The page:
Blogging the Theoretical

The conceptualization of Power through pornography by Olivia McManus

September 24, 2011 · 1 Comment




Although Patricia Hill Collins discusses the intrinsic relationship between Black Women’s oppression and power, I wish to specifically focus on her argument concerning the exploitation of Black Female sexuality and its relationship to the power dynamics of oppression. Although sexuality can be interpreted among other oppressors, such as race, class, or gender, Hill Collins argues, that instead of standing alone, it is the “conceptual glue that binds intersecting oppressions together” (145). Thus, sexuality becomes connected to every aspect of oppression that is present within the three categories listed previously. More specifically, Hill Collins argues, that pornography represented and still represents the apex of sexual oppression towards Black Female Sexuality. Porn stands as the conceptualization of power in opposition to Black female sexual freedom.

Hill Collins argues, that the origin of pornography actually began with the sexual exploitation of Black women in the 19th century. The bodies of slaves were put on display representing objects of desire for the rich white male. The most well know example of this phenomenon is the exhibition of Sarah Bartmann, the “Hottenton Venus”. She was often shown at “fashionable parties” wearing little clothing as a form of entertainment. She came to represent sexual deviance. She was not the norm, and exploited by her owner to show off her “different” sexuality. She was reduced to nothing more than her genitalia (148). This form of power over Black Female sexuality was orchestrated by the domineering white male.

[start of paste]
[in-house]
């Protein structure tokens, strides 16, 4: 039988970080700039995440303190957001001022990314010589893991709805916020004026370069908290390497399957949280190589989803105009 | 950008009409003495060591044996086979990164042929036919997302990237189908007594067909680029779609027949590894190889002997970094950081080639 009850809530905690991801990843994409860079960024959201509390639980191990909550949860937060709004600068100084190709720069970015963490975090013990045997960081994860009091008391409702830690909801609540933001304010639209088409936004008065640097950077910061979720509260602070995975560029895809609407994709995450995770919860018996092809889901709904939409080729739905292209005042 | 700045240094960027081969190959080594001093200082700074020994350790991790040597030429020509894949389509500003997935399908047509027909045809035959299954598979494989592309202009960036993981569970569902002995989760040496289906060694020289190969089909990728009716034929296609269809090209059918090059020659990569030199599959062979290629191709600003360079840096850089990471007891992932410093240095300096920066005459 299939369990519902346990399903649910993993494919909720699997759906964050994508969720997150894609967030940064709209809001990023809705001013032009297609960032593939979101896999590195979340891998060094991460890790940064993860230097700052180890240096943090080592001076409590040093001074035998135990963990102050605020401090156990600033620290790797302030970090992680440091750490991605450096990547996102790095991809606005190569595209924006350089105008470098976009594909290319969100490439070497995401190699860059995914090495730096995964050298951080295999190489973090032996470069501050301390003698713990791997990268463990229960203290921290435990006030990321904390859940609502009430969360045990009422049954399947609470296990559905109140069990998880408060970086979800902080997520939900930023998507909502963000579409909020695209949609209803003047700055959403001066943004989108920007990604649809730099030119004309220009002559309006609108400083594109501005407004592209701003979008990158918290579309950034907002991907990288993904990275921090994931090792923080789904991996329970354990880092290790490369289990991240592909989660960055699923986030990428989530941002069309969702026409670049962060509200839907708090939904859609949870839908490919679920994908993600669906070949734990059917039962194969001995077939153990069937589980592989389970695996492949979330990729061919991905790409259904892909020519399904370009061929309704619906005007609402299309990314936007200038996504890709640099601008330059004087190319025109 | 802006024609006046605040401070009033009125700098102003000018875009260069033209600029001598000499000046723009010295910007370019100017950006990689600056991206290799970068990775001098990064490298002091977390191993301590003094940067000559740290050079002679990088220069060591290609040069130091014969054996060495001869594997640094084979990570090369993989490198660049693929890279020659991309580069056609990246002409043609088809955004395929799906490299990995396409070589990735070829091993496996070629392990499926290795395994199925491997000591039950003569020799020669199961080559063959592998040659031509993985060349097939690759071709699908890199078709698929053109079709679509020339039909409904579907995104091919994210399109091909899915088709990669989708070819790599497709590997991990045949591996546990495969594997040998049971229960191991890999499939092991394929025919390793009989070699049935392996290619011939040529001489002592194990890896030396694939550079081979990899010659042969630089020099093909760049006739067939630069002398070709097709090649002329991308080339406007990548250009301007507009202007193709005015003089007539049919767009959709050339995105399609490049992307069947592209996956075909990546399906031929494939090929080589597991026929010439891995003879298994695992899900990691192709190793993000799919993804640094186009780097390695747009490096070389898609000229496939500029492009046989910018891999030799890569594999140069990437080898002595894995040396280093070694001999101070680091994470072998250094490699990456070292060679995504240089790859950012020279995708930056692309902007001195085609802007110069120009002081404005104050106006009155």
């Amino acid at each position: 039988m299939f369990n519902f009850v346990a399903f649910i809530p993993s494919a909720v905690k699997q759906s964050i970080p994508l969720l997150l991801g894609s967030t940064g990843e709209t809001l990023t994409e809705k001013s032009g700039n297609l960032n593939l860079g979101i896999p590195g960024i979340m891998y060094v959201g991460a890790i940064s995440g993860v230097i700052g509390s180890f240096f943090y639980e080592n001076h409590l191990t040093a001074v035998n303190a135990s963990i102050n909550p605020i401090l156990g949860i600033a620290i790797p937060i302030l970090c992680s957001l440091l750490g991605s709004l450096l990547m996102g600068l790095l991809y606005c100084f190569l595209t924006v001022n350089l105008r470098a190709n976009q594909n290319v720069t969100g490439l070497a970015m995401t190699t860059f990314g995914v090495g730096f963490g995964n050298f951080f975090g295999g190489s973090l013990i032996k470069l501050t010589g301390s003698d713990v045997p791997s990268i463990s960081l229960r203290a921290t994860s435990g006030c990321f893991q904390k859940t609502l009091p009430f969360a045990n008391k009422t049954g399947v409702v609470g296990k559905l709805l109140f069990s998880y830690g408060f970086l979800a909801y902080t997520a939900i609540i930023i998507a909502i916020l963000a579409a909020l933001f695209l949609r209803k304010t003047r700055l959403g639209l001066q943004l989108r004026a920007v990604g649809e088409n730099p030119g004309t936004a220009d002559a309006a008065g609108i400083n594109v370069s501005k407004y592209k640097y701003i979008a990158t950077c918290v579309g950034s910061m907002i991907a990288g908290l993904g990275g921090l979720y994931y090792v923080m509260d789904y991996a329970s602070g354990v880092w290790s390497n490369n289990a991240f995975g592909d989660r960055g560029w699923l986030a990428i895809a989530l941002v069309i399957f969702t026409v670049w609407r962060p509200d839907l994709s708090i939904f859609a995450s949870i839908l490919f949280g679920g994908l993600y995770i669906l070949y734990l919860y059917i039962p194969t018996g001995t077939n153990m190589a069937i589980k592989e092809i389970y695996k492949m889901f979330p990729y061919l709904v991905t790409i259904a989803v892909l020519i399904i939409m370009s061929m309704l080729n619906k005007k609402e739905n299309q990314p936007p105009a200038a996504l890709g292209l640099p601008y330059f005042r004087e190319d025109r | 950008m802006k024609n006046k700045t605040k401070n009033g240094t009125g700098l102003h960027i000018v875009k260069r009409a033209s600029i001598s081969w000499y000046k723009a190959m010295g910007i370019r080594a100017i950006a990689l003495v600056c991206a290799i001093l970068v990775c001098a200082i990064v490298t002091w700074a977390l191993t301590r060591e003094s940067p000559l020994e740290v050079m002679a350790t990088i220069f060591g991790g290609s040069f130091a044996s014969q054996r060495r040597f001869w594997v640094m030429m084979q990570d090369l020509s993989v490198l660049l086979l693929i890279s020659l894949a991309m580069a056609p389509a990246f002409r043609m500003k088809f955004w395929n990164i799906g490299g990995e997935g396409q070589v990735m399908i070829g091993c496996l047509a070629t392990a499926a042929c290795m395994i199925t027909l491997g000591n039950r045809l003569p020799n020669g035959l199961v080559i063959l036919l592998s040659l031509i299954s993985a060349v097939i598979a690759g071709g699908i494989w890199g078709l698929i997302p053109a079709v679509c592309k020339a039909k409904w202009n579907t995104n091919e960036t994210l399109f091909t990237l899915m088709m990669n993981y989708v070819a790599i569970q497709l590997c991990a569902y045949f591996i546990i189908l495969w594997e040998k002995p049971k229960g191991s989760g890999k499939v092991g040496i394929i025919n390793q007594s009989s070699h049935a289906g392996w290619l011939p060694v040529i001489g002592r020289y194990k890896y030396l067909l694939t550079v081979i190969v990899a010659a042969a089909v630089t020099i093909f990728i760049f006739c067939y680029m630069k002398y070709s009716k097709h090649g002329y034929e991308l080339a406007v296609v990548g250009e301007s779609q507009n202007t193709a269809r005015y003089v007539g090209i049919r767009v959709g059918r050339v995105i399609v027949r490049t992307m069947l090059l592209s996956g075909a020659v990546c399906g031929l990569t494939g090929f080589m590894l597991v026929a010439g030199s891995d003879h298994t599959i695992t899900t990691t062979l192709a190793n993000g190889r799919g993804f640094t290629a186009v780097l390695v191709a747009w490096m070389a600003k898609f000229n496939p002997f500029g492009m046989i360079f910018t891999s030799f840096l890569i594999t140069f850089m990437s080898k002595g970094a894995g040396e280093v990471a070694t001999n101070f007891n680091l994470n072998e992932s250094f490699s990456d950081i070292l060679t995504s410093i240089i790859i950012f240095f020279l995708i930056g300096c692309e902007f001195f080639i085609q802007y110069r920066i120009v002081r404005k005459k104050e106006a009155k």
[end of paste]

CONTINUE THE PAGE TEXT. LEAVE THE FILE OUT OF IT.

In addition to the exploitation of Bartmann, we must examine the creation and continued existence of controlling images. Hill Collins specifics six concrete representations of the Black Female, all of which can be interpreted as negative categories of Black Female sexuality. Lets begin with the criticisms of a lack of sexuality and a disruption of the heterosexual norm: Mammy, Middle Class Professional, and the Black welfare mother. The Mammy is represented as an asexual servant to those whom she works for. She represents a mothering figure of sort, and has no connection to sexual urges. The Middle Class Professional is commonly associated with the image of the male-eating Black lesbian. One who is so career driven, that she has pushed all the men away. She exists outside this norm of heterosexual passivity. Lastly, the welfare mother is commonly seen to be a single mother “using the countries resources”, because she is single she also breaks with the heterosexual norms of marriage and bonding. The last three are objectified due to their supposed “hyper-sexuality”: Jezebel, Hooche, and the Matriarch. The Jezebel is represented as the extreme hyper sexualized monster. This ideology regulates “all black women to the category of sexually aggressive …” (Collins 89). The Hooche is criticized for her aggressive sexual appetites, where at best is misbehaved and at worst a criminal. Lastly, the Matriarch is criticized for being a “bad black mother”. She has let men walk all over her and is in the position she resides, because of her lack of physical and mental defense against men. However, this is not their fault, but hers (Collins 83-84).